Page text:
Malware known as NetTraveler has infiltrated more than 350 companies in 40 countries over the past eight years, according to researchers at Kaspersky Lab. Those behind the malware targeted a variety of organizations, including energy industry, scientific research facilities, universities, governments, military contractors, and social activists. Most recently, NetTraveler's focus has included space exploration, nanotechnology, nuclear power, and energy production. The malware harvests data, logs keystrokes, and gathers file system listings and Office and PDF documents. NetTraveler gains a foothold in targeted organizations through spear phishing campaigns and exploits a pair of known vulnerabilities in Microsoft Word; fixes for the flaws were released in 2010 and 2012. NetTraveler has been most active since 2010, but there are indications that it has been around in some form since 2004.



The Editorial Board of SANS NewsBites

John Pescatore was Vice President at Gartner Inc. for fourteen years. He became a director of the SANS Institute in 2013. He has worked in computer and network security since 1978 including time at the NSA and the U.S. Secret Service.

Shawn Henry recently retired as FBI Executive Assistant Director responsible for all criminal and cyber programs and investigations worldwide, as well as international operations and the FBI's critical incident response. He is now president of CrowdStrike Services.

Stephen Northcutt teaches advanced courses in cyber security management; he founded the GIAC certification and was the founding President of STI, the premier skills-based cyber security graduate school, www.sans.edu.

Dr. Johannes Ullrich is Chief Technology Officer of the Internet Storm Center and Dean of the Faculty of the graduate school at the SANS Technology Institute.

Ed Skoudis is co-founder of CounterHack, the nation's top producer of cyber ranges, simulations, and competitive challenges, now used from high schools to the Air Force. He is also author and lead instructor of the SANS Hacker Exploits and Incident Handling course, and Penetration Testing course..

Michael Assante was Vice President and Chief Security Officer at NERC, led a key control systems group at Idaho National Labs, and was American Electric Power's CSO. He now leads the global cyber skills development program at SANS for power, oil & gas and other critical infrastructure industries.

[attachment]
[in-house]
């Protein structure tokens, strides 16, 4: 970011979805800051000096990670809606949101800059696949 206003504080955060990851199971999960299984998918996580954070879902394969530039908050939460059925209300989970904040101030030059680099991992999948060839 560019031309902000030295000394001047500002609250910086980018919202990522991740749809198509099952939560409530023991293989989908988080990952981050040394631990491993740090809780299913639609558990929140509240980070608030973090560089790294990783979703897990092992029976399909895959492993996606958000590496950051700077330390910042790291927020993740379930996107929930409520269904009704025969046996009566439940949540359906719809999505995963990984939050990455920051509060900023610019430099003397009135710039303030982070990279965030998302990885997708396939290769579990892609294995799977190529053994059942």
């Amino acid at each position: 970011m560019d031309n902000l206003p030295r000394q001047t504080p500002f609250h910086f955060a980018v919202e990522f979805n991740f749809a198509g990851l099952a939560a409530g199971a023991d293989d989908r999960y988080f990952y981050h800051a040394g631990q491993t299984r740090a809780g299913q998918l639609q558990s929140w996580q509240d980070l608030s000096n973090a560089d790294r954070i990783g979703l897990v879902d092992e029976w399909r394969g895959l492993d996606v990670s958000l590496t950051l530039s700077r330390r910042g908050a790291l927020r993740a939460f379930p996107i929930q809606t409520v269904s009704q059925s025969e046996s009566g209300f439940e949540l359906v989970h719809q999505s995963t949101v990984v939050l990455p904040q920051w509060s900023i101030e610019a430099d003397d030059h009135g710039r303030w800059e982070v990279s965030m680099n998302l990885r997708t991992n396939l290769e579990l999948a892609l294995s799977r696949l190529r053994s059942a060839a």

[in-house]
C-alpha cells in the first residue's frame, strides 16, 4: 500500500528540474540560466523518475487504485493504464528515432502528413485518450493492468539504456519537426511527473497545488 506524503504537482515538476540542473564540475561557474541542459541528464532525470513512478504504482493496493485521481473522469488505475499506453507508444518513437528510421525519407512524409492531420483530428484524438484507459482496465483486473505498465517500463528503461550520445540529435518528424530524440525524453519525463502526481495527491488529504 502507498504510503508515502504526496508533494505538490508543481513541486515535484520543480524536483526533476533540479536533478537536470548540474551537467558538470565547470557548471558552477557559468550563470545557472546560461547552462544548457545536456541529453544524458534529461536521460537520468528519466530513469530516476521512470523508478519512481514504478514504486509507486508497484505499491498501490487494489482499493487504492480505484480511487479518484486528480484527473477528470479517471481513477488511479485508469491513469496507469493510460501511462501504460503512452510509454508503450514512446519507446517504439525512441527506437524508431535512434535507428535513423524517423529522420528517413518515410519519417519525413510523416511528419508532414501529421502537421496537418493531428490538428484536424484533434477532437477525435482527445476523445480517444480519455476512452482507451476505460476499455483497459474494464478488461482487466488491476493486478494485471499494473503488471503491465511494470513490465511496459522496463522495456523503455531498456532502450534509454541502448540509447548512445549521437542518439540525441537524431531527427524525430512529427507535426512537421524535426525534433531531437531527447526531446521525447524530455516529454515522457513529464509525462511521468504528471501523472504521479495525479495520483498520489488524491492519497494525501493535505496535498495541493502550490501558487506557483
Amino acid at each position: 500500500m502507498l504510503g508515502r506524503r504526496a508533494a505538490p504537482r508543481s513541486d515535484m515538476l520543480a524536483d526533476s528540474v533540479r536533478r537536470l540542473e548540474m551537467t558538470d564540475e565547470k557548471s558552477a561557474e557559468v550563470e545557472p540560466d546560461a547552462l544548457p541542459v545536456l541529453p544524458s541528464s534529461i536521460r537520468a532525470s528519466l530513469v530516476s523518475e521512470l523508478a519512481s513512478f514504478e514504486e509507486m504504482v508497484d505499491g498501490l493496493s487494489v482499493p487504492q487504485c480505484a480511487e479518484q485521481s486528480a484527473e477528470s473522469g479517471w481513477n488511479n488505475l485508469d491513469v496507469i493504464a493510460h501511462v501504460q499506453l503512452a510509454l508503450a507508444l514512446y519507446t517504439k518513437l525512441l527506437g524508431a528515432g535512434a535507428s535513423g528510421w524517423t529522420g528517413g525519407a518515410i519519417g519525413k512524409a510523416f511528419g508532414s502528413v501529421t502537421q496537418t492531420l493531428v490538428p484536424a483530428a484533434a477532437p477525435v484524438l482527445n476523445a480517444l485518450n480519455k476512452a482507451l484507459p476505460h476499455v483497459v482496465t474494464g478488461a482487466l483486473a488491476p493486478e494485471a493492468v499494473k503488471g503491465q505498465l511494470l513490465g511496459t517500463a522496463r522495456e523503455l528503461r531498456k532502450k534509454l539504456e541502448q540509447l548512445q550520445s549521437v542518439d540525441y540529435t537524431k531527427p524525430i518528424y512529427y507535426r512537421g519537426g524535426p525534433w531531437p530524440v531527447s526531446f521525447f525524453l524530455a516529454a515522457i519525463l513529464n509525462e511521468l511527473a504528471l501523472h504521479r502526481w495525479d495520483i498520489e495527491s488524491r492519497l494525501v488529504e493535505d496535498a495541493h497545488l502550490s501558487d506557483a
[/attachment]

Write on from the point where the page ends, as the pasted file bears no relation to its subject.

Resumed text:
Mark Weatherford is a Principal at The Chertoff Group and the former Deputy Under Secretary of Cybersecurity at the US Department of Homeland Security.

William Hugh Murray is an executive consultant and trainer in Information Assurance and Associate Professor at the Naval Postgraduate School.

Sean McBride is Director of Analysis and co-founder of Critical Intelligence, and, while at Idaho National Laboratory, he initiated the situational awareness effort that became the ICS-CERT.

Rob Lee is the SANS Institute's top forensics instructor and director of the digital forensics and incident response research and education program at SANS (computer-forensics.sans.org).

Tom Liston is a Senior Security Consultant and Malware Analyst for InGuardians, a handler for the SANS Institute's Internet Storm Center, and co-author of the book Counter Hack Reloaded.

Dr. Eric Cole is an instructor, author and fellow with The SANS Institute. He has written five books, including Insider Threat and he is a founder with Secure Anchor Consulting.

Mason Brown is one of a very small number of people in the information security field who have held a top management position in a Fortune 50 company (Alcoa). He is leading SANS' global initiative to improve application security.

David Hoelzer is the director of research & principal examiner for Enclave Forensics and a senior fellow with the SANS Technology Institute.

Gal Shpantzer is a trusted advisor to CSOs of large corporations, technology startups, Ivy League universities and non-profits specializing in critical infrastructure protection. Gal created the Security Outliers project in 2009, focusing on the role of culture in risk management outcomes and contributes to the Infosec Burnout project.

Alan Paller is director of research at the SANS Institute.

Brian Honan is an independent security consultant based in Dublin, Ireland.

David Turley is SANS infrastructure manager and serves as production manager and final editor on SANS NewsBites.